Journal of The Academy of Clinical Microbiologists

: 2016  |  Volume : 18  |  Issue : 2  |  Page : 72--73

Ceftaroline Fosamil: An update

Manju K Nair1, Saritha Narayanan Kutty2,  
1 Department of Pharmacology, Government Medical College, Paripally, Kollam, Kerala, India
2 Department of Microbiology, Government Medical College, Paripally, Kollam, Kerala, India

Correspondence Address:
Saritha Narayanan Kutty
Department of Microbiology, Government Medical College, Paripally, Kollam, Kerala

How to cite this article:
Nair MK, Kutty SN. Ceftaroline Fosamil: An update.J Acad Clin Microbiol 2016;18:72-73

How to cite this URL:
Nair MK, Kutty SN. Ceftaroline Fosamil: An update. J Acad Clin Microbiol [serial online] 2016 [cited 2017 Mar 26 ];18:72-73
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Full Text


Microbial pathogens have an extraordinary capacity to develop resistance to antimicrobial agents.[1] Methicillin-resistant Staphylococcus aureus (MRSA) is a prominent nosocomial pathogen causing community-acquired pneumonia (CAP) and complicated skin and soft tissue infections (SSTIs). Cephalosporins are a class of Beta-lactam antibiotics with a broad spectrum of activity, proven efficacy and favourable safety profile, making it one of the most commonly prescribed classes of antimicrobials.[2] However, all the four generations are inactive against MRSA. Ceftaroline Fosamil, a fifth-generation Cephalosporin,[3] was synthesised by Takeda Pharmaceutical Co., Ltd and developed by Cerexa, Inc. and Forest Laboratories, Inc.,[2],[4] and it gained the FDA approval in 2010. The Clinical and Laboratory Standards Institute, however, has considered it under a new subclass 'Cephalosporins with anti-methicillin-resistant Staphylococcus aureus activity'.[2],[5] The 1, 3 thiazole ring attached to three-position of Cephalosporin nucleus and Oxime group in C7 Acyl moiety confers enhanced activity against MRSA.[2]

 Mechanism of Action

The bactericidal action is mediated by binding to all forms of penicillin-binding proteins (PBPs; PBP2a and PBP2b, 2×, 1a), causing bacterial cell wall irregularities and eventually bacterial cell death. Activity on PBP2a and PBP2× confers increased activity against S. aureus and Streptococcus pneumoniae, respectively.[6]

 Antibacterial Spectrum

It is effective against resistant Gram-positive bacteria (e.g., S. aureus including MRSA, Methicillin-susceptible S. aureus, Vancomycin-resistant S. aureus, Vancomycin-intermediate S. aureus, coagulase-negative Staphylococcus epidermidis, Streptococcus agalactiae, S. pneumoniae, Streptococcus viridans, Streptococcus pyogenes), Gram-negative bacteria (e.g., Moraxella catarrhalis, Haemophilus influenza, Pasteurella multocida) and a few anaerobes (Propionibacterium spp., Peptostreptococcus spp., non-difficile Clostridium spp., etc.). However, it is inactive against Enterococcus faecium, extended-spectrum β-lactamase and carbapenemase-producing strains, strains with stable de-repressed AmpC β-lactamase production, Pseudomonas spp. and most β-lactamase-producing Gram-negative anaerobes, including Bacteroides fragilis and Prevotella spp.[1],[2],[6]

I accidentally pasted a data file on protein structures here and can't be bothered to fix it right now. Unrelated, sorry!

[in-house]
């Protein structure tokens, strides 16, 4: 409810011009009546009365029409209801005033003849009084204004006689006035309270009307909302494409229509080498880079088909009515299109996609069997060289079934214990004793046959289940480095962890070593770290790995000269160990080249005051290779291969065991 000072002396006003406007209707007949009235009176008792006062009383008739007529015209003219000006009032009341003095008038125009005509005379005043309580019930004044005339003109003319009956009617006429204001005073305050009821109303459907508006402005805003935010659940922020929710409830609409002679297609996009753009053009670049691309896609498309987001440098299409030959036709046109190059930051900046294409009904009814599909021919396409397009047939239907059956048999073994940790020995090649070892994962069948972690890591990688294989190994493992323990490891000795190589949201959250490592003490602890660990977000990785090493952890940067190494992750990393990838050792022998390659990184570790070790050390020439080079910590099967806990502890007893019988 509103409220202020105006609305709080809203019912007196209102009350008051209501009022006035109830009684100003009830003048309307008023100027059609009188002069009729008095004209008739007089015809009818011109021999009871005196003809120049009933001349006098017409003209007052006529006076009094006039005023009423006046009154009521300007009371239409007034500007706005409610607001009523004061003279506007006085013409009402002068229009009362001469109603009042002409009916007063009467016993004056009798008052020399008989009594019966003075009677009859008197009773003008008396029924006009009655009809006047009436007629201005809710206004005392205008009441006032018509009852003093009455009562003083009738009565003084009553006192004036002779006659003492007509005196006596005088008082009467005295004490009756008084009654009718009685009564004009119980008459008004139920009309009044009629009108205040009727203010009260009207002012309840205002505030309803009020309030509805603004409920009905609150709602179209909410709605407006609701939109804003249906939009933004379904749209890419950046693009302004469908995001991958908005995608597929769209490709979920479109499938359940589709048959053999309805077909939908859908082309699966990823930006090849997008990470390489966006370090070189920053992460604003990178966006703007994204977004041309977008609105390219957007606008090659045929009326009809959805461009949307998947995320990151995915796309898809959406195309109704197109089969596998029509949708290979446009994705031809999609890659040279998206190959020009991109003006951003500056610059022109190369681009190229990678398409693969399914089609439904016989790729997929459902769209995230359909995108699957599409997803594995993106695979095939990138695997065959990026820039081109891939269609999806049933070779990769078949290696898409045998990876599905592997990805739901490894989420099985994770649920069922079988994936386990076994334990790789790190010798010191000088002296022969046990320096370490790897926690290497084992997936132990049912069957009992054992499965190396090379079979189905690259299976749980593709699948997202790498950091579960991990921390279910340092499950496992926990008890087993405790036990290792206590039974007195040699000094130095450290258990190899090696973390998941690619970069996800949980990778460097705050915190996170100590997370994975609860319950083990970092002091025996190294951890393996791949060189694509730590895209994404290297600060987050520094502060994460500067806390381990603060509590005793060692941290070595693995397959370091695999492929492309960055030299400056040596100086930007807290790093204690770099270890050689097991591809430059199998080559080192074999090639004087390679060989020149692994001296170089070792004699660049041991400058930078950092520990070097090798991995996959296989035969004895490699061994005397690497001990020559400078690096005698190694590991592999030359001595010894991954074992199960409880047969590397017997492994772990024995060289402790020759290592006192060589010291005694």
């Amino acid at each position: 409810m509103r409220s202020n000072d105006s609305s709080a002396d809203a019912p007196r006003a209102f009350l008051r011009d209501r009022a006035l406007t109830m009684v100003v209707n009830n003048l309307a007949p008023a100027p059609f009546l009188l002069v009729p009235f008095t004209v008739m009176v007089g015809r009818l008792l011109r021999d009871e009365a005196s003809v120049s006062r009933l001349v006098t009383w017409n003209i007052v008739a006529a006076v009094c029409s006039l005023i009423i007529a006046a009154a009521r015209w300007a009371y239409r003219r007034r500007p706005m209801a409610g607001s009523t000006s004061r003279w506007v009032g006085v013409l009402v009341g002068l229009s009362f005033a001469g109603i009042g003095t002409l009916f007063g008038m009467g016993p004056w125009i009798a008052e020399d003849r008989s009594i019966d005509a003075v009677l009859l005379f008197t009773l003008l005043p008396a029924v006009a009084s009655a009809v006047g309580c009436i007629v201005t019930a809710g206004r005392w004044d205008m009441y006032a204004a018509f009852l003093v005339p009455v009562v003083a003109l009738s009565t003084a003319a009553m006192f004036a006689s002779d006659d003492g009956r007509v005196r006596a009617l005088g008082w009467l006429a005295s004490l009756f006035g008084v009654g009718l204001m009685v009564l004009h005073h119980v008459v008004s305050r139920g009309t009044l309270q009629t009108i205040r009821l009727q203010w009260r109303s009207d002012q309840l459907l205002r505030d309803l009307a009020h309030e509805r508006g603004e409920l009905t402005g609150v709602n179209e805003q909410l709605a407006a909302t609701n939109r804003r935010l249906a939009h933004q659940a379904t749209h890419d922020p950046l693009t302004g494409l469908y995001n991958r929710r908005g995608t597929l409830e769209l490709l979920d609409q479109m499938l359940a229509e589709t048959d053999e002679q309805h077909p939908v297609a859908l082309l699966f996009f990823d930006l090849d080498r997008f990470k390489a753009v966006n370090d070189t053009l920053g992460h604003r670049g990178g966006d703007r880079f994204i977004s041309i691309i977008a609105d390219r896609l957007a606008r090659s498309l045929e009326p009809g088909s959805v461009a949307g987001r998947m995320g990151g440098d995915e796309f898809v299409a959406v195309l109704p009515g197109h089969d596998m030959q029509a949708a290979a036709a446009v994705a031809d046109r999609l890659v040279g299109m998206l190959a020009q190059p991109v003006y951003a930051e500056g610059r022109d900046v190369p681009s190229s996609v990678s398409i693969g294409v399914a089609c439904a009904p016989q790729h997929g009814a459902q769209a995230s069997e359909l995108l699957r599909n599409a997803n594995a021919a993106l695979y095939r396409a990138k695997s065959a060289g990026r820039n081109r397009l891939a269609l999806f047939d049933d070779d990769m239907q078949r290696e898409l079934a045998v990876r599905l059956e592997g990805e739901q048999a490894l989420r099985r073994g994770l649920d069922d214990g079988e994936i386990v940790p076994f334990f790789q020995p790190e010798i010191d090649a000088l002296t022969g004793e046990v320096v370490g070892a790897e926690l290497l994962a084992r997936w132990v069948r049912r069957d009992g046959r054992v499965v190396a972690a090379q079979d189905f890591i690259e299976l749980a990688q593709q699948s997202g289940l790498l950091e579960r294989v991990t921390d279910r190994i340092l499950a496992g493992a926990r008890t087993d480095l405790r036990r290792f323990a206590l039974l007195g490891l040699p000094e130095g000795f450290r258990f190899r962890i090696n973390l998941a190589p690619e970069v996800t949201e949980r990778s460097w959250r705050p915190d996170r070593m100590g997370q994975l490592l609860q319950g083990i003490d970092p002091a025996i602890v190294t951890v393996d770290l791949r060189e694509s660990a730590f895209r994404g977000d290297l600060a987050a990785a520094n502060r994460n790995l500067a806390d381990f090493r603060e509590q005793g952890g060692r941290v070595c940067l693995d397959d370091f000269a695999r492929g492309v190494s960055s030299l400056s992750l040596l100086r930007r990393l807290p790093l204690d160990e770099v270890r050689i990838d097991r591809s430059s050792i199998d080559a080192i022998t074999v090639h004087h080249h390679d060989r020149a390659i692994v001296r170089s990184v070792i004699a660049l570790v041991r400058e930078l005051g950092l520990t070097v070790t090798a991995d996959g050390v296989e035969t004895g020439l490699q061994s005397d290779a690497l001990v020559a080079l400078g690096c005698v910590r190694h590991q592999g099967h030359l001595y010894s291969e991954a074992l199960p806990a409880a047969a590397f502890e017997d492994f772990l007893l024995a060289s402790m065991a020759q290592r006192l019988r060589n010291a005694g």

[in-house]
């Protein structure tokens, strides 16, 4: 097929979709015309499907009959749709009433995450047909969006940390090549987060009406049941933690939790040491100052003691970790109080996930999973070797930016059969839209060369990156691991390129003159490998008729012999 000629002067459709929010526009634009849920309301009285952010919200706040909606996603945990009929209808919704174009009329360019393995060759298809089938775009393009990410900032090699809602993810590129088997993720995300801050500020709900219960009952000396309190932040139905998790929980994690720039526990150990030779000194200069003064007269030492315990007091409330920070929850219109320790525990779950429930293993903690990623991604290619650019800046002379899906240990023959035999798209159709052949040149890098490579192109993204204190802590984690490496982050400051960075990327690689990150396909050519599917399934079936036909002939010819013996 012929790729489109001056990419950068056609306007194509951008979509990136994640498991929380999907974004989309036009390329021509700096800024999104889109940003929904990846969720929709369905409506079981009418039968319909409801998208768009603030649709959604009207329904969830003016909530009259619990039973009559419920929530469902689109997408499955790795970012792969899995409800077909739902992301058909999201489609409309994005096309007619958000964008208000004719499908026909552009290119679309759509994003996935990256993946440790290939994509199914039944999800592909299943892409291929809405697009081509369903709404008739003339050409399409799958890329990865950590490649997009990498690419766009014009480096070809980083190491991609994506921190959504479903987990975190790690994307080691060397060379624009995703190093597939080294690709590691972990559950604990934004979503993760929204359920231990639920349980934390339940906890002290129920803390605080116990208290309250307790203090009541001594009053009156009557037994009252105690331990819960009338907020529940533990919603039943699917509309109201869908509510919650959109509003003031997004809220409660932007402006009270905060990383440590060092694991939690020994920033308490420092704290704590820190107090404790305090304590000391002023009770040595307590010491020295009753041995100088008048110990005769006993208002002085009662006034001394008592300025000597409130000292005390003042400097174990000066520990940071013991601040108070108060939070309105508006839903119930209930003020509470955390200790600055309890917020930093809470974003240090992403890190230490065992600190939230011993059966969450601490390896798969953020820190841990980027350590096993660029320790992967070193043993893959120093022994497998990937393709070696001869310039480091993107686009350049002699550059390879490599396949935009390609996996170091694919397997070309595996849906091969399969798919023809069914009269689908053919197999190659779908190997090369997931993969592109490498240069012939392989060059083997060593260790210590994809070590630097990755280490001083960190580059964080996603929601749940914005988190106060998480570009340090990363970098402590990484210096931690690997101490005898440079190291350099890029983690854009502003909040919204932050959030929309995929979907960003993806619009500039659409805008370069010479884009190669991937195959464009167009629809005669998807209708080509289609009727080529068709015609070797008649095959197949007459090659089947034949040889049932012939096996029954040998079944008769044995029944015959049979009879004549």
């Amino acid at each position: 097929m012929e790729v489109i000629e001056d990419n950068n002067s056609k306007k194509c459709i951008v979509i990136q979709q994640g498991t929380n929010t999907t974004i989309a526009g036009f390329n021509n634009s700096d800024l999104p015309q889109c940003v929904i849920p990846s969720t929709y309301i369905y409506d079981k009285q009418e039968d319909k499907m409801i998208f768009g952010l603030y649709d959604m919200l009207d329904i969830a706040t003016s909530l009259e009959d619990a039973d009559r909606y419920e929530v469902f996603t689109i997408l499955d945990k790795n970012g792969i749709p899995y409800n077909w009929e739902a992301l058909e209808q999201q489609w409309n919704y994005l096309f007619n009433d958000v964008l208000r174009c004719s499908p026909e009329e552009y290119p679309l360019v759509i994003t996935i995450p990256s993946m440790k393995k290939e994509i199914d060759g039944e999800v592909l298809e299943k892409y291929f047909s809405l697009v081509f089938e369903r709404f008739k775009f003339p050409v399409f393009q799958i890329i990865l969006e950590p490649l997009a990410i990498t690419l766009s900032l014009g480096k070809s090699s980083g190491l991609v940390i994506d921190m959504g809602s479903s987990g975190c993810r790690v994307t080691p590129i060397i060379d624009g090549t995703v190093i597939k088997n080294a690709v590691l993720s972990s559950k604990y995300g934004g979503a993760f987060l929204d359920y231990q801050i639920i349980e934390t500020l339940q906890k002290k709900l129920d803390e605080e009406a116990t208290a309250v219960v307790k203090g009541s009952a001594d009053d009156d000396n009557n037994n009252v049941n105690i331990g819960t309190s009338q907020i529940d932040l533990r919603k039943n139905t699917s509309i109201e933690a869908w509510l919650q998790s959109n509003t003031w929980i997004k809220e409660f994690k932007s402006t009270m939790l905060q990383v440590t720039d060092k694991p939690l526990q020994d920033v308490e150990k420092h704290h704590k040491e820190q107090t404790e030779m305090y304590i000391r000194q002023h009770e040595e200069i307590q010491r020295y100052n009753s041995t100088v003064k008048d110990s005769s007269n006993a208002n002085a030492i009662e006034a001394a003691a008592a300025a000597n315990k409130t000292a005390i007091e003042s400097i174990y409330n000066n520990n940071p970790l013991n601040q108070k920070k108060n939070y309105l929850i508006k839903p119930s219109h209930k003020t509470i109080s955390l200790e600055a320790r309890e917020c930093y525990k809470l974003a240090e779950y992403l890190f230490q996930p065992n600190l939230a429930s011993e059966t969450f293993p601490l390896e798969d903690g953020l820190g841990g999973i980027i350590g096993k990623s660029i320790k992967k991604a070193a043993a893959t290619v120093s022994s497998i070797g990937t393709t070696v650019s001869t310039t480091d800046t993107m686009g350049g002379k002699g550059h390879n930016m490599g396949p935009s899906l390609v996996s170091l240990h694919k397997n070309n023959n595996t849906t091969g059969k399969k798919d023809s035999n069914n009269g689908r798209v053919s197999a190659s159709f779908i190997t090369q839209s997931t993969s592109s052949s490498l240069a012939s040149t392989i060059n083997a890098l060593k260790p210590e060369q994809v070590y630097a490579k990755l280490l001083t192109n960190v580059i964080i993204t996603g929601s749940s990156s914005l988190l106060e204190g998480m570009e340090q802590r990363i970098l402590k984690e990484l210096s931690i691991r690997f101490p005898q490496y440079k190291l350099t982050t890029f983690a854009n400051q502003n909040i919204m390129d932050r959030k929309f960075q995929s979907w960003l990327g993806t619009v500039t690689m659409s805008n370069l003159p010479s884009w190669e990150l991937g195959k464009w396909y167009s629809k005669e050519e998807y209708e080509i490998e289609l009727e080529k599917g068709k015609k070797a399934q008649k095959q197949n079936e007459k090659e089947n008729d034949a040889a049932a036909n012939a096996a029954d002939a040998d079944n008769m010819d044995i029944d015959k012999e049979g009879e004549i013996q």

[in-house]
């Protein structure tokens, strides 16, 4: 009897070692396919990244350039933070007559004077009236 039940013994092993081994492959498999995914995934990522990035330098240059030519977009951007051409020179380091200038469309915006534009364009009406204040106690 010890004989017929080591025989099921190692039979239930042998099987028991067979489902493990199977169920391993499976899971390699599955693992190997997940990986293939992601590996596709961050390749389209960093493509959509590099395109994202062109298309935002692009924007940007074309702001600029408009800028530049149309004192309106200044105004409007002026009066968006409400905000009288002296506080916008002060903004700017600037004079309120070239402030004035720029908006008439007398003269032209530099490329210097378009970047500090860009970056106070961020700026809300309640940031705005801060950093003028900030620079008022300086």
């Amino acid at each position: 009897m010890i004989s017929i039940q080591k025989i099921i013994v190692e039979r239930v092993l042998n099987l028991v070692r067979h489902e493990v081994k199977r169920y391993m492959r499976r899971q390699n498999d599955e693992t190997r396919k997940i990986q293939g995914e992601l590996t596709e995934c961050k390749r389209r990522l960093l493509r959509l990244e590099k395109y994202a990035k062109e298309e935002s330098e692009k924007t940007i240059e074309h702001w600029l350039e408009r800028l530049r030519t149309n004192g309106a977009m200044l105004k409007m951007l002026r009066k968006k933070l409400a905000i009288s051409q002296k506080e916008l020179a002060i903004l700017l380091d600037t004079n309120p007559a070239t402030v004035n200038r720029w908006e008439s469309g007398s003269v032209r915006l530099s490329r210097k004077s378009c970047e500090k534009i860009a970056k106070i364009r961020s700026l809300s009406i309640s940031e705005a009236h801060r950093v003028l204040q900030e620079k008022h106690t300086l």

Pharmacokinetic and Pharmacodynamic Profile

It is a water-soluble prodrug, rapidly dephosphorylated to the active form, Ceftaroline, in plasma. Less than 20% of the drug is plasma protein bound. Elimination half-life is about 2.7 h, the maximum observed concentration is 21 μg/mL and the area under the concentration-time curve is 56 μg h/mL, with no appreciable accumulation. It is excreted through kidneys and dosage adjustment is recommended for patients with creatinine clearance ≤50 mL/min. Not metabolised by cytochrome P450 enzymes, so less propensity for drug-drug interactions. It exhibits time-dependent killing. The amount of time the serum concentration remains above the minimum inhibitory concentration represents the main pharmacodynamic predictor of efficacy.[6]

 Preparations, Dosage and Uses

It is available as 400 and 600 mg single-use vials of sterile powder. The reconstituted solution should be used within 6 h if stored at room temperature or within 24 h if refrigerated.[2] It is used in community-acquired bacterial pneumonia (600 mg intravenous [IV] over 1 h every 12 h for 5-7 days) and acute bacterial skin and skin structure infections including those caused by MRSA (600 mg IV over 1 h every 12 h for 5-14 days).[6]

 Adverse Effects

Diarrhoea, nausea, headache, rash and pruritus are the adverse effects. Data are incomplete regarding use in children and are considered as a category B drug in pregnancy.[1],[2]

 Clinical Trials

CANVAS I and II trials (randomised, double-blind, multinational Phase III trials) evaluated the efficacy of Ceftaroline for the treatment of SSTIs among 1378 subjects comparing Ceftaroline to Vancomycin ± Aztreonam in 2007. It was found that for treating SSTI, Ceftaroline (600 mg IV every 12 h) was non-inferior to Vancomycin (1 g IV every 12 h) plus Aztreonam (1 g IV every 8 h) administered for 5-14 days. In FOCUS I and II trials (randomised, double-blind, multicentric Phase III trials), 1228 hospitalised adults with moderate to severe CAP were randomised to Ceftaroline (600 mg IV every 12 h) or Ceftriaxone (1 g IV daily) for 5-7 days. The overall clinical and microbiological response rates were similar, demonstrating Ceftaroline to be efficacious, well tolerated and comparable in efficacy and adverse effects to Ceftriaxone in the treatment of CAP.[1]


Ceftaroline Fosamil, a new, broad spectrum Cephalosporin, is a promising approach towards combating MRSA-mediated infections and has been approved for use in CAP and complicated SSTIs.

Financial support and sponsorship


Conflicts of interest

There are no conflicts of interest.


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